Tech Transfer eNews Blog

UT Dallas is launching a course to train researchers in commercialization

By David Schwartz
Published: April 8th, 2015

The University of Texas (UT) at Dallas is leading a new initiative to educate its researchers about commercialization, and thereby identify more potentially marketable biotechnologies and move them from the laboratory bench to the bedside. With $172,500 in funding from the UT System’s Office of Technology Commercialization’s Entrepreneur Network, the school is establishing a Medical Technology Lean Startup Course at the UT MD Anderson Cancer Center. The course is designed to teach biomedical researchers at UT system schools how to launch start-ups and transfer their life science discoveries more quickly into the clinic.

“This is a technology transfer initiative, where entrepreneurship meets medicine,” says Will Rosellini, principal investigator for the project and director of commercialization at the Texas Biomedical Device Center at UT Dallas.

“There are several aspects to commercializing a technology or a medical discovery that scientists might not be familiar with or comfortable with,” Rosellini says. “Because of this gap in knowledge, many biomedical start-up companies waste time and money in their initial efforts, and many fail altogether. This course is aimed at eliminating those mistakes and helping researchers more efficiently move their discoveries to market.”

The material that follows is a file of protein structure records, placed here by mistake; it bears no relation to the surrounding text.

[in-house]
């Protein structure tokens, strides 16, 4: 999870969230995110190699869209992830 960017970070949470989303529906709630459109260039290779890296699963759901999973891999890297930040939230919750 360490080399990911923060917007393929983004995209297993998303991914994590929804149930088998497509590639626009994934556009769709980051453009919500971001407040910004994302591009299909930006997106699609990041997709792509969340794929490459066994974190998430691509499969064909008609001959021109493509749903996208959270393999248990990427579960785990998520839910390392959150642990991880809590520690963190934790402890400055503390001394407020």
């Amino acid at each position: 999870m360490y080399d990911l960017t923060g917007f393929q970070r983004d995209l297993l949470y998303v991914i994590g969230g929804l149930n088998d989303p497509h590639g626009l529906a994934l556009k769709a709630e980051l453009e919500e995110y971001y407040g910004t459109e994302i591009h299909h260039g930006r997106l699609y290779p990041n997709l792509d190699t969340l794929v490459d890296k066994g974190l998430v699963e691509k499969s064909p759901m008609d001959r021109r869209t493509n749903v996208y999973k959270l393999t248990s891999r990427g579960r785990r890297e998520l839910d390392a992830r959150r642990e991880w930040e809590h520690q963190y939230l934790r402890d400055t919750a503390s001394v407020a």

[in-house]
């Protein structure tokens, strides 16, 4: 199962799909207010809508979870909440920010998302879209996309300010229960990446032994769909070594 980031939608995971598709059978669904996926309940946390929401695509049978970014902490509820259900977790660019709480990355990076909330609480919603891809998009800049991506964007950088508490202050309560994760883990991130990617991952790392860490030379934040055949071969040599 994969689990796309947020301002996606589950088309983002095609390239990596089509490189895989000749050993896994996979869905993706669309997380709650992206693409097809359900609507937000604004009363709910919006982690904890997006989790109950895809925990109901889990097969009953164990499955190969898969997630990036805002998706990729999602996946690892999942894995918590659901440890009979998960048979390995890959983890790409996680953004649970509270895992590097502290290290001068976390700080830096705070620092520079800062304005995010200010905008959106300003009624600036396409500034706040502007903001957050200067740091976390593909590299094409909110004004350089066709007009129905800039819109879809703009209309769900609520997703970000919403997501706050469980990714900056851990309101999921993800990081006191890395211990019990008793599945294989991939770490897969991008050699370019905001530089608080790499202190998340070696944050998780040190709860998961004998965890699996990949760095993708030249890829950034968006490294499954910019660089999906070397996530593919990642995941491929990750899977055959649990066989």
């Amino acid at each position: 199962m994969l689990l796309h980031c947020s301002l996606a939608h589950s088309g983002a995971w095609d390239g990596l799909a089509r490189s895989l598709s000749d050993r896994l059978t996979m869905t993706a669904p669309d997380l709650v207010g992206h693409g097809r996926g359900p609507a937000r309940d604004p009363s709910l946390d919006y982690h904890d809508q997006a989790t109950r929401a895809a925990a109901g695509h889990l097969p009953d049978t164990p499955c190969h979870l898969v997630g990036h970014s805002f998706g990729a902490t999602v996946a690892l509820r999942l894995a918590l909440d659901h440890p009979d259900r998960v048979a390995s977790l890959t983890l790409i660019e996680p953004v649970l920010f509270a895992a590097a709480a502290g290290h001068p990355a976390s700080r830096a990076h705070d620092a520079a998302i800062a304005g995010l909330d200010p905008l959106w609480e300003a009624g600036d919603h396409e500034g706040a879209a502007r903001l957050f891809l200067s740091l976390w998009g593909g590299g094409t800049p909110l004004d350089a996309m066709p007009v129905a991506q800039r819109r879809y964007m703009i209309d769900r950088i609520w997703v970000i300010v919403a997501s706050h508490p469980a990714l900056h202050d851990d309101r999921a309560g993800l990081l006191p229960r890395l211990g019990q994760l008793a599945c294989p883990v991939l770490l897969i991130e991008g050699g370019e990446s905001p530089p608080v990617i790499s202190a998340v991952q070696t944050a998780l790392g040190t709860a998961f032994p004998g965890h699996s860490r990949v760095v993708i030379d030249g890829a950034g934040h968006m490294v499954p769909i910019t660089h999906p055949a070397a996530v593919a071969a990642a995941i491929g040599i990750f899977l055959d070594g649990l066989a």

This summer, UT Dallas will launch a six-week pilot program of the course, which is based on the successful National Science Foundation I-Corps program. According to Rosellini, UT Austin personnel who will present the course are NSF-certified I-Corps faculty.

The cost-free course will be aimed at faculty, postdoc researchers, and MD/PhD students who may have an idea for a product or company but don’t know the next steps toward the marketplace. “If the pilot course is successful, we plan to expand the program to other UT System medical institutions and ultimately obtain funding to maintain the program in perpetuity,” says Rosellini.

Source: UT Dallas

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